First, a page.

I'm related to a few folks who are glued to the tube on Tuesday nights for NCIS, NCIS-LA and the Good Wife on CBS and several British Comedies on Saturday from 7-10.  I have threated to have a Whitman style sampler embroidered with the words, "Real Life IS an Acceptable Substitute for Television" but at my house I couldn't buy a convert to that idea for any amount

Some folks at my house are closer emotionally to several PBS chefs and a couple of CBS adventure stars than they are to perfectly acceptable negibors and most of our friends from before this electronic addiction.

Getting my near and dear to church or a neighborhood function is impossible--but I mis-state myself.  After six weeks of organizing a very successful Talent Show and Craft Display, I came home to my loving embroidery-mad spouse who puffed out her lip in a mock pout and asked, "Could I have displayed my hand embroidered dish towels over there last night?"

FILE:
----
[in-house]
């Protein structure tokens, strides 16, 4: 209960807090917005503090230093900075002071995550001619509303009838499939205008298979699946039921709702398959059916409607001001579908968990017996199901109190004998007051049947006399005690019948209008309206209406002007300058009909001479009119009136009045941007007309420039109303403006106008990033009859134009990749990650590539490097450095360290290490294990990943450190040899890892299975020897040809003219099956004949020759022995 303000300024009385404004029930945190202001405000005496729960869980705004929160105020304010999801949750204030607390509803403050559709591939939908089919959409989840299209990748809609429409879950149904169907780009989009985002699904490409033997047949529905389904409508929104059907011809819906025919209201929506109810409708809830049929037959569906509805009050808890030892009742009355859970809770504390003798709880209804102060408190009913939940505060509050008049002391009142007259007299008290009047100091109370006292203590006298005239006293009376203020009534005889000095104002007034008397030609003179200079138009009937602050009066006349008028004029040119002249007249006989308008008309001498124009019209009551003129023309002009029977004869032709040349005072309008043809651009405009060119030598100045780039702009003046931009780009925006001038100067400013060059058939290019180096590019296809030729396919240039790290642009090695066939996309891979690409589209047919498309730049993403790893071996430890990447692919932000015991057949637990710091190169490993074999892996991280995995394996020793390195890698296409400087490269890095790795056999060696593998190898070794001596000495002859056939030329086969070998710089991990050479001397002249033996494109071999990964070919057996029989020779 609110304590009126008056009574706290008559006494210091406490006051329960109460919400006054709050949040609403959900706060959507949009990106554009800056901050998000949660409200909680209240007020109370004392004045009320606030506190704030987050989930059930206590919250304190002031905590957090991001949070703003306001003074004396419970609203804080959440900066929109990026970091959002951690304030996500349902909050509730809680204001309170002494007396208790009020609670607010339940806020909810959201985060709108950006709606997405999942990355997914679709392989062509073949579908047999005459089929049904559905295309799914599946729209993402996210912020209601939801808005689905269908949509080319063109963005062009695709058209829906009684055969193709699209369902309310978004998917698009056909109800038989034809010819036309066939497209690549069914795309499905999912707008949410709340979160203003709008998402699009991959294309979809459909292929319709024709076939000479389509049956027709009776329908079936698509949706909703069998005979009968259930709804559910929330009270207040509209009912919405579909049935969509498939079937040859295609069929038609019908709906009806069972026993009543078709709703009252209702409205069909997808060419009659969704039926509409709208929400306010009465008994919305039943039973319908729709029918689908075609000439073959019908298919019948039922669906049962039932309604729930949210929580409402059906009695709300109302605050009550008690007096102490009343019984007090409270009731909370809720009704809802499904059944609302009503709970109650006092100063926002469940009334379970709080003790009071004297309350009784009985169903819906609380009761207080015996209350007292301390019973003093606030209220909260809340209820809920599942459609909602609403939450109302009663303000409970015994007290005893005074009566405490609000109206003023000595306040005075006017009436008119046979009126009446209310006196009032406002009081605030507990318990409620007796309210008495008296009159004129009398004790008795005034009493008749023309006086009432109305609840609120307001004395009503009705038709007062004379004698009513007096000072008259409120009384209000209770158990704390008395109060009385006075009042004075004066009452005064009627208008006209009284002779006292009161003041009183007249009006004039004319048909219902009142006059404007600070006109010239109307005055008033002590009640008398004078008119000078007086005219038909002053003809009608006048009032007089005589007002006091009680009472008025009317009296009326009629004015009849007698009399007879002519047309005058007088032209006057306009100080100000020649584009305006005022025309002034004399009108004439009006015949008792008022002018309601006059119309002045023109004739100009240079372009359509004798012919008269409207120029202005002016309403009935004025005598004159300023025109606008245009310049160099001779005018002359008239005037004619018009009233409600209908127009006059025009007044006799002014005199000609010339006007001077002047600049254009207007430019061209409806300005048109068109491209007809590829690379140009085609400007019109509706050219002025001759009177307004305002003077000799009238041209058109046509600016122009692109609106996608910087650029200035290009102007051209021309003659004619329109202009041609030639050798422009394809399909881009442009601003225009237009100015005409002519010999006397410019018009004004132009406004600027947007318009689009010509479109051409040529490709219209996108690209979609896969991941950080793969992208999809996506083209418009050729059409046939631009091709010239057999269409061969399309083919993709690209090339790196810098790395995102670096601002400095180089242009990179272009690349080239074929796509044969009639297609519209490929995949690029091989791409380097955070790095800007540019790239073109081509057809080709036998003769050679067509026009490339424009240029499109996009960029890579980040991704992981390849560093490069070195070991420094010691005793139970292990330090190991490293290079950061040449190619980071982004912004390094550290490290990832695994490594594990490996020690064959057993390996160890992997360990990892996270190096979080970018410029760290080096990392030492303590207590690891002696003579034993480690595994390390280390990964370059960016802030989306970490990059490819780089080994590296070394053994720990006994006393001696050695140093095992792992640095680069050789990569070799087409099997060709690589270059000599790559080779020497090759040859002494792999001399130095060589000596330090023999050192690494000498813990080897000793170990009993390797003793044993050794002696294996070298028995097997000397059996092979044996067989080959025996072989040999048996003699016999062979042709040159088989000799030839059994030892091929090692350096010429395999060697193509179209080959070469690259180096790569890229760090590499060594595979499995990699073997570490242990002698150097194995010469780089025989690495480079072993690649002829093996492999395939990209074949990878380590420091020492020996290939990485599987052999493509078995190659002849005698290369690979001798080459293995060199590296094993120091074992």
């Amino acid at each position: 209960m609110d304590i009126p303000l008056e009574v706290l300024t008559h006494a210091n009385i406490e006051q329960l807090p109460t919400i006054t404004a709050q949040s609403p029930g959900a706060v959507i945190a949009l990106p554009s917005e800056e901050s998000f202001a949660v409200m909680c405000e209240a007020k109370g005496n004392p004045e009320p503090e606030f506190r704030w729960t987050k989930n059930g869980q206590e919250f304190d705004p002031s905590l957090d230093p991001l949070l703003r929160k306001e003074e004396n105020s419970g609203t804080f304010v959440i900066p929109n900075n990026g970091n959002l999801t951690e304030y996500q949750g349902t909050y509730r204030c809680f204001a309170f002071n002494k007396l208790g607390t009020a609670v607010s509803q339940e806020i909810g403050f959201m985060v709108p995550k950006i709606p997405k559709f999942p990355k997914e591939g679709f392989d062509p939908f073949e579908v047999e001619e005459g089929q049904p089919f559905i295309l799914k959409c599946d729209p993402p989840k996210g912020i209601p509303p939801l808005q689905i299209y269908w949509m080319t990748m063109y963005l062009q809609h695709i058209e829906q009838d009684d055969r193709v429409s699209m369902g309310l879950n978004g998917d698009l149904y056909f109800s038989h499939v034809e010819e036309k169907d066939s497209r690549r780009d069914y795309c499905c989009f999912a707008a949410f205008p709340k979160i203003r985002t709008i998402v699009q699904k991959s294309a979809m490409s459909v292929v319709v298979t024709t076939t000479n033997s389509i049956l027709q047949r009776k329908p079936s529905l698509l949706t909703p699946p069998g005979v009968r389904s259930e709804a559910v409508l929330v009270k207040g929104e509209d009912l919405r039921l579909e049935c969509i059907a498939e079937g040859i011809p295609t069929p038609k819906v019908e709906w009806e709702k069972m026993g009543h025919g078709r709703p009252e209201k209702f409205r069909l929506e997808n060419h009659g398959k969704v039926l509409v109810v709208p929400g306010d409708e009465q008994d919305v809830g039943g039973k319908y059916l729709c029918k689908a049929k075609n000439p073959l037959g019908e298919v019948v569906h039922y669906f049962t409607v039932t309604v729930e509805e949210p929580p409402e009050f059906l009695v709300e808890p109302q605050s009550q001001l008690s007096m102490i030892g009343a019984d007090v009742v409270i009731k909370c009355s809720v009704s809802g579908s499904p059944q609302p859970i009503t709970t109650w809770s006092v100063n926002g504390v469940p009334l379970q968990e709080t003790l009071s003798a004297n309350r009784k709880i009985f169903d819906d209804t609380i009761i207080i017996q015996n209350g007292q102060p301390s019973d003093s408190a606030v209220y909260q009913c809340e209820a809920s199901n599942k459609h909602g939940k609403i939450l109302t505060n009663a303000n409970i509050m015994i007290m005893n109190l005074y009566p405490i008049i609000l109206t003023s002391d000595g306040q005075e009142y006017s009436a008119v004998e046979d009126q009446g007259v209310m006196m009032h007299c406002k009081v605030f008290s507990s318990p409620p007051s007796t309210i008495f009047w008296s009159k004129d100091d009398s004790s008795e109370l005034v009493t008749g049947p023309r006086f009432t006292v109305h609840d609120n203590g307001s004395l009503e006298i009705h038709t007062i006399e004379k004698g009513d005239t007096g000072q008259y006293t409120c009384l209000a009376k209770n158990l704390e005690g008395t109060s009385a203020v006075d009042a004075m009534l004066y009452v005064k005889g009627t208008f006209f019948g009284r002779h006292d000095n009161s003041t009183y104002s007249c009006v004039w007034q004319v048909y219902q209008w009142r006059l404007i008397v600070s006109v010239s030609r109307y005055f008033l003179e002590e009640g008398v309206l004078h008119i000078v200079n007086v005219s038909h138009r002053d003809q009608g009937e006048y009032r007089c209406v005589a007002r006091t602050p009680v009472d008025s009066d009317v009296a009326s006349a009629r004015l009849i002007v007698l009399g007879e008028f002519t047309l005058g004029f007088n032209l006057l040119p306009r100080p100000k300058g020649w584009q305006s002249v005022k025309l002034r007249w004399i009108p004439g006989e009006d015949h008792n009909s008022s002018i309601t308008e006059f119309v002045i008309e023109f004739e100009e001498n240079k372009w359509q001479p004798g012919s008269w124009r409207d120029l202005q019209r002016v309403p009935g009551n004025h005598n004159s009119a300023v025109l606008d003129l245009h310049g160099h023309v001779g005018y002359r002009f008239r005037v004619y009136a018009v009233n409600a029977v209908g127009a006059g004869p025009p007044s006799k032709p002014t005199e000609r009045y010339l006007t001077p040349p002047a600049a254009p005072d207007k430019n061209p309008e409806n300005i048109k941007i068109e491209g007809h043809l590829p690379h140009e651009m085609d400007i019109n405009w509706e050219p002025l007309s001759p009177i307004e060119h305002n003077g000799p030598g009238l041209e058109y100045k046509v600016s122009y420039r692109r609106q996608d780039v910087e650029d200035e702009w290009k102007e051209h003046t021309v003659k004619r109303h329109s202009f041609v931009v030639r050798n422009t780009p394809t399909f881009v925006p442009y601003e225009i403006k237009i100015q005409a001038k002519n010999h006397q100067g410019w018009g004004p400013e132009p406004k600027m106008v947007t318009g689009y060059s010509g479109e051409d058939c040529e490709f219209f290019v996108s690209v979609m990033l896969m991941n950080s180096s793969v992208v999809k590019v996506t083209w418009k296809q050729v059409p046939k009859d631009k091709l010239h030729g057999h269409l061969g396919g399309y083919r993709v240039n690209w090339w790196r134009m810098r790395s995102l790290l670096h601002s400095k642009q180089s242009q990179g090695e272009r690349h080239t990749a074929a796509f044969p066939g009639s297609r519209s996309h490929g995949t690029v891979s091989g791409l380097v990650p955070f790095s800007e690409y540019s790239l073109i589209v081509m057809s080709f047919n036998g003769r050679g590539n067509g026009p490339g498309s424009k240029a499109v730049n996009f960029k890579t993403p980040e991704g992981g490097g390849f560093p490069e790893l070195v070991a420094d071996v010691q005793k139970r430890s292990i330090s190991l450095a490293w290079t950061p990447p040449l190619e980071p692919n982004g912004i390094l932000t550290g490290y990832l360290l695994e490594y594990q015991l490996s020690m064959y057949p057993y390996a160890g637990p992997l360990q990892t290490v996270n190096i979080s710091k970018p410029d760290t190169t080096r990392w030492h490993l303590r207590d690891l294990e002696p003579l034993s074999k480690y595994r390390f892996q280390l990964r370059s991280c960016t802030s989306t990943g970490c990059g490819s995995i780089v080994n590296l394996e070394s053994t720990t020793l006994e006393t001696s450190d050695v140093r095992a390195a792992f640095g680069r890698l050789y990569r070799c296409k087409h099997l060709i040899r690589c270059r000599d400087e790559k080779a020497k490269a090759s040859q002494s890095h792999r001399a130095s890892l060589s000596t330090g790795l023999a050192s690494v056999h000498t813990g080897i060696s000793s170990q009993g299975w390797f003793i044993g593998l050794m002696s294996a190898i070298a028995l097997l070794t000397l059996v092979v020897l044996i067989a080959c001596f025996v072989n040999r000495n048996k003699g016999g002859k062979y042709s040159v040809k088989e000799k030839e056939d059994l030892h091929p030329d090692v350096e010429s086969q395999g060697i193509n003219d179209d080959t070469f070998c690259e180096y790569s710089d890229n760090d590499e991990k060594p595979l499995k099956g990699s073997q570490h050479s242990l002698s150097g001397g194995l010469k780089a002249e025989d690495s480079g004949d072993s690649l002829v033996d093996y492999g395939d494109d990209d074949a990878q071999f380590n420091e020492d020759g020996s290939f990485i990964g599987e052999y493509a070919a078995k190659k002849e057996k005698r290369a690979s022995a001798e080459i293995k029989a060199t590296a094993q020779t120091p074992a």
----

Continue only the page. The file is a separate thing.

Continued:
"Yes," I said sheepishly, "but you haven't come over there for so long that I just assumed you wouldn't be able to participate."

"Well," she rationalized,  "the band would have been too loud any way--and you know my allergy to organ pipe vibrations.   Wouldn't have worked anyway.--cuz I've been nursing a migraine.  Pulling my sweet spouse away from her plug in drug, her DVDs and her flashing light friends in the box of transisters and wires that has become her home away from home to mingle with genuine flesh and blood friends is more and more difficult.

Strangely she jumps to the chance to shop amid strangers at the local half a Wal (as we call our downsized Wallmart) But spending time with folks outside the family circle, away from her remote controls is less and less likely.

I belong to a church that has wonderful core principles--but with changes on earth come change ups among the faithful.   Older folks who cling to their pew in church in spite of all changes are legion.   A friend told me of one fellow who took a dislike to one of the counselors in local leadership and insisted on pulling the lobby couch into the overflow area at the back of the chapel and during reverent meetings, when the despised counselor spoke --the rebel unfolded a copy of the opposition newspaper and noisely turned the pages until that talk was done.